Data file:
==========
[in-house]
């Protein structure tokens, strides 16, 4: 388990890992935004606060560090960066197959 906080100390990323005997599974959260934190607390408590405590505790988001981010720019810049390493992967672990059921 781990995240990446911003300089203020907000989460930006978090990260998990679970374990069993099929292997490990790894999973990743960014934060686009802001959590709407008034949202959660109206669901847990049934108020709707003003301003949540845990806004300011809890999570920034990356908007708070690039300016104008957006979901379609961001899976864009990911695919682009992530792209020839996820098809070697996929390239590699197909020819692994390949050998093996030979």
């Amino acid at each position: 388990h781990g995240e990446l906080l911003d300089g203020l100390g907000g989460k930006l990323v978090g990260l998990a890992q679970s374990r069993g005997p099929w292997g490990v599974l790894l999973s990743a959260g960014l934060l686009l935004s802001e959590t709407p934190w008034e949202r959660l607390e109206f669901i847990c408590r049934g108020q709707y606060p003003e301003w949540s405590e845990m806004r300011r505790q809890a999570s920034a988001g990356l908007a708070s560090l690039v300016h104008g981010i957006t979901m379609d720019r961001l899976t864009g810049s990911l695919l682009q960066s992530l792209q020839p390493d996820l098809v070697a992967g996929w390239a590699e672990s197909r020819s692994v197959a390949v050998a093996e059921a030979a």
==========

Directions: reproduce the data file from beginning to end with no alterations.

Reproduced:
[in-house]
């Protein structure tokens, strides 16, 4: 388990890992935004606060560090960066197959 906080100390990323005997599974959260934190607390408590405590505790988001981010720019810049390493992967672990059921 781990995240990446911003300089203020907000989460930006978090990260998990679970374990069993099929292997490990790894999973990743960014934060686009802001959590709407008034949202959660109206669901847990049934108020709707003003301003949540845990806004300011809890999570920034990356908007708070690039300016104008957006979901379609961001899976864009990911695919682009992530792209020839996820098809070697996929390239590699197909020819692994390949050998093996030979």
């Amino acid at each position: 388990h781990g995240e990446l906080l911003d300089g203020l100390g907000g989460k930006l990323v978090g990260l998990a890992q679970s374990r069993g005997p099929w292997g490990v599974l790894l999973s990743a959260g960014l934060l686009l935004s802001e959590t709407p934190w008034e949202r959660l607390e109206f669901i847990c408590r049934g108020q709707y606060p003003e301003w949540s405590e845990m806004r300011r505790q809890a999570s920034a988001g990356l908007a708070s560090l690039v300016h104008g981010i957006t979901m379609d720019r961001l899976t864009g810049s990911l695919l682009q960066s992530l792209q020839p390493d996820l098809v070697a992967g996929w390239a590699e672990s197909r020819s692994v197959a390949v050998a093996e059921a030979a």